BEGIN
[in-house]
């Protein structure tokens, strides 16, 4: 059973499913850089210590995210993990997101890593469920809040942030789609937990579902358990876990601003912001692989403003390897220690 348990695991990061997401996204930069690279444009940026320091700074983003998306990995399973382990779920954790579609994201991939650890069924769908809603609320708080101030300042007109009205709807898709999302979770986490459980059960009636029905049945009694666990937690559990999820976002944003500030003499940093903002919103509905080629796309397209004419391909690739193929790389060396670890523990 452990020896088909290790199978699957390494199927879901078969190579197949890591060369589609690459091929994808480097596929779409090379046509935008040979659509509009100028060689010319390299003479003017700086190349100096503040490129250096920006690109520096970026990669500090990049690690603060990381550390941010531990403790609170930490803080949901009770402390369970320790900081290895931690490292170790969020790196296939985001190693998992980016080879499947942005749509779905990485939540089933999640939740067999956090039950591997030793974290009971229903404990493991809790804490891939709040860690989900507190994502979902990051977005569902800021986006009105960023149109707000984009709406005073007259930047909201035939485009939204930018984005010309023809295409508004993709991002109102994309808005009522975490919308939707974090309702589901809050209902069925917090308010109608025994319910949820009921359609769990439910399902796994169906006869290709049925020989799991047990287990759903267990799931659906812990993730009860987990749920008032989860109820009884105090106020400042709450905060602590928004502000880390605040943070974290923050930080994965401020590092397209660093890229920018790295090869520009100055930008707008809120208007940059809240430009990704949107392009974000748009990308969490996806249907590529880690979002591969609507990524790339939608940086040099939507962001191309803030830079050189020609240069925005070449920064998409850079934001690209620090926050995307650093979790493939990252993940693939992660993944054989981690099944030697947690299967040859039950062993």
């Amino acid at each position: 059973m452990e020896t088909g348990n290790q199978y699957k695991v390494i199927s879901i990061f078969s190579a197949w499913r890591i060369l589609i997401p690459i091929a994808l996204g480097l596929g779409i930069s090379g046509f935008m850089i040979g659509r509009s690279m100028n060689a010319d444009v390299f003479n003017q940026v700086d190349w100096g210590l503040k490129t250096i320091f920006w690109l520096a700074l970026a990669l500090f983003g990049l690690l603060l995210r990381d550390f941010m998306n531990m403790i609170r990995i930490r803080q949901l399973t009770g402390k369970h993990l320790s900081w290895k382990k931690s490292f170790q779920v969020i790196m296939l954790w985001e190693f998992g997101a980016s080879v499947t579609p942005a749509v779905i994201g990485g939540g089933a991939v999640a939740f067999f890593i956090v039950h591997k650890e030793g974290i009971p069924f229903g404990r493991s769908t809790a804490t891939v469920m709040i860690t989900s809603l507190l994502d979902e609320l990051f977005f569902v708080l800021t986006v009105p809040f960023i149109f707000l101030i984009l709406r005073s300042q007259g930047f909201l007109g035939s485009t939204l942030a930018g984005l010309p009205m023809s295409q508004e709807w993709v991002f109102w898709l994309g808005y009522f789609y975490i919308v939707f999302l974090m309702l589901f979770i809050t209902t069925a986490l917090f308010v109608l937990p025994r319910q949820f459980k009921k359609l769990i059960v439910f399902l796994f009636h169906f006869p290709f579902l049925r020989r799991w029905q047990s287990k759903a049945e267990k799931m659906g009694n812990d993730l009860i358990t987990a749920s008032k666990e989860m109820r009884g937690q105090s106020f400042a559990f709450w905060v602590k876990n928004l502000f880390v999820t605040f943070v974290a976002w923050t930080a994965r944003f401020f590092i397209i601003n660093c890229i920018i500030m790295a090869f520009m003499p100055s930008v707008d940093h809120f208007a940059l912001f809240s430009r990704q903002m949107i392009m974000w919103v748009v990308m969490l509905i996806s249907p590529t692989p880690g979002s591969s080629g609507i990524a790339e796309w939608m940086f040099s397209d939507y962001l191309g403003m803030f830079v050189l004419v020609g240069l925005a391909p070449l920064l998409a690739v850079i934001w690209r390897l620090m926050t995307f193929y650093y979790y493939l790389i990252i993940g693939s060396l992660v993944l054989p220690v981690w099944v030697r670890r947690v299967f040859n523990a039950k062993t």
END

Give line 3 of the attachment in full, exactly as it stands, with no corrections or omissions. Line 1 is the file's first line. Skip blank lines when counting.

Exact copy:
């Amino acid at each position: 059973m452990e020896t088909g348990n290790q199978y699957k695991v390494i199927s879901i990061f078969s190579a197949w499913r890591i060369l589609i997401p690459i091929a994808l996204g480097l596929g779409i930069s090379g046509f935008m850089i040979g659509r509009s690279m100028n060689a010319d444009v390299f003479n003017q940026v700086d190349w100096g210590l503040k490129t250096i320091f920006w690109l520096a700074l970026a990669l500090f983003g990049l690690l603060l995210r990381d550390f941010m998306n531990m403790i609170r990995i930490r803080q949901l399973t009770g402390k369970h993990l320790s900081w290895k382990k931690s490292f170790q779920v969020i790196m296939l954790w985001e190693f998992g997101a980016s080879v499947t579609p942005a749509v779905i994201g990485g939540g089933a991939v999640a939740f067999f890593i956090v039950h591997k650890e030793g974290i009971p069924f229903g404990r493991s769908t809790a804490t891939v469920m709040i860690t989900s809603l507190l994502d979902e609320l990051f977005f569902v708080l800021t986006v009105p809040f960023i149109f707000l101030i984009l709406r005073s300042q007259g930047f909201l007109g035939s485009t939204l942030a930018g984005l010309p009205m023809s295409q508004e709807w993709v991002f109102w898709l994309g808005y009522f789609y975490i919308v939707f999302l974090m309702l589901f979770i809050t209902t069925a986490l917090f308010v109608l937990p025994r319910q949820f459980k009921k359609l769990i059960v439910f399902l796994f009636h169906f006869p290709f579902l049925r020989r799991w029905q047990s287990k759903a049945e267990k799931m659906g009694n812990d993730l009860i358990t987990a749920s008032k666990e989860m109820r009884g937690q105090s106020f400042a559990f709450w905060v602590k876990n928004l502000f880390v999820t605040f943070v974290a976002w923050t930080a994965r944003f401020f590092i397209i601003n660093c890229i920018i500030m790295a090869f520009m003499p100055s930008v707008d940093h809120f208007a940059l912001f809240s430009r990704q903002m949107i392009m974000w919103v748009v990308m969490l509905i996806s249907p590529t692989p880690g979002s591969s080629g609507i990524a790339e796309w939608m940086f040099s397209d939507y962001l191309g403003m803030f830079v050189l004419v020609g240069l925005a391909p070449l920064l998409a690739v850079i934001w690209r390897l620090m926050t995307f193929y650093y979790y493939l790389i990252i993940g693939s060396l992660v993944l054989p220690v981690w099944v030697r670890r947690v299967f040859n523990a039950k062993t």